Wednesday, October 12, 2011

Forgotten How to Relax? Try T’ai Chi


James Mao, T'ai Chi Master 

What was your earliest memory?  More than likely it was a time when you were carefree and didn’t fret or worry.  You played, ate, slept, and focused on what was before you.   Then challenges came along (after age 10 most likely) and you began to gradually forget how to relax. 

Are you interested in regaining this kind of relaxation?  If so, T’ai Chi Chuan may be for you.  I interviewed my T’ai Chi teacher Master James Mao for this blog post because of the many ways it has helped me achieve a greater inner resilience and feel healthier.

Master Mao has practiced the Yang Style of T’ai Chi for 12 years and martial arts for 35 years. During our interview, Master Mao observed that relaxation is the most important principle of T’ai Chi. The more relaxed you are, he said, the more you can tap into a universal energy.  This energy comes from using Chi that comes from the Dan Tien from just below the navel. 

Master Mao mentioned that he gained more energy, his body became stronger, and his tendon system was enhanced once he practiced the form correctly each day.  His students most often mention to him that they have a better temper, more energy, their muscles are stronger, and they feel healthier from doing T’ai Chi.

How did Master Mao get started with T’ai Chi?  He grew up in Asia where T’ai Chi is known as a very powerful martial art.  He studied a number of martial arts like Judo, karate, and wrestling. Then he studied with T’ai Chi Master Julian Ju whose internal power was so strong that James Mao became curious about how he could acquire this level of internal power.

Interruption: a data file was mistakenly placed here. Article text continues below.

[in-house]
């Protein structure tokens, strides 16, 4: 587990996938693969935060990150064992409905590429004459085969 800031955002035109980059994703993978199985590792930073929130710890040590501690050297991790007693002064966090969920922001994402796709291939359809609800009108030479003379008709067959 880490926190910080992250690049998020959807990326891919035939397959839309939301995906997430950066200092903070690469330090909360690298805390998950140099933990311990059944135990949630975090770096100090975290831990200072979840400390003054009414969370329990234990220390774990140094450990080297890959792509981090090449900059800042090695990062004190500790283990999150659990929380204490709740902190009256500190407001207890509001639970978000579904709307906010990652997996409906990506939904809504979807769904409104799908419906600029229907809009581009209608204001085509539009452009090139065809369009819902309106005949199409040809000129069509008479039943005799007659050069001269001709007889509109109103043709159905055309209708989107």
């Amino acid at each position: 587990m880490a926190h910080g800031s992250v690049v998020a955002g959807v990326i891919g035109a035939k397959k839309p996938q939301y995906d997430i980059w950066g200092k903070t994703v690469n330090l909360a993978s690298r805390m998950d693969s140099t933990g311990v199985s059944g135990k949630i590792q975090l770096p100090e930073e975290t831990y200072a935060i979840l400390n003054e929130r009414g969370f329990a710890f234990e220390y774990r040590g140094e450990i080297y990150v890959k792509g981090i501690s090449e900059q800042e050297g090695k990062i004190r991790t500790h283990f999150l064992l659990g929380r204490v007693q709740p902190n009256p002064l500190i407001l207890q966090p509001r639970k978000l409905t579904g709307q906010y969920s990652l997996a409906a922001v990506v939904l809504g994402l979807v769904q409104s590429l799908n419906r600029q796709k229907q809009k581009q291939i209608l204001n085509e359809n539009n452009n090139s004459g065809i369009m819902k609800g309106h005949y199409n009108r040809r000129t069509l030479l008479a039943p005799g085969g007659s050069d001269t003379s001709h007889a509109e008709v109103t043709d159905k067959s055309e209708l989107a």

T'ai Chi Class with Master Mao
T’ai Chi is most beneficial when practiced the form 4 – 8 times each day.  The form comes with a warm up and a meditation (called Universal Standing).  The meditation is a way to harmonize with the universe by emptying your mind.   During the meditation, the head is suspended as if from the sky.  Your mind is expanded and freed to see things from many different angles.  Imagine you are in a 3 or 4 dimensional environment.  For example, “It’s as if you are in a park and see a tree, you become the tree, and then you see the tree again,” reported Master Mao. 

What you learn by observing things from different perspectives can be used in other areas of life such as in resolving disputes.  When two persons each insist on their respective point of view, they find no resolution according to Master Mao.  Minds become focused, limited, and can’t be calmed.  Resolution comes when you no longer insist on your opinion and can release the narrowed perspective.    

How to get started with learning T’ai Chi?  Master Mao advises that, “You need to be patient.  T’ai Chi isn’t a cure all, and is a long-term commitment.  Don’t expect to learn it quickly,” he said. He also mentioned that you need a teacher as a role model so that you can aspire to reaching his/her level. 

What are your comments or questions about T’ai Chi?

Yours in Joy and Health!

Kay

T'ai Chi Practice with Master Mao 


1 comment:

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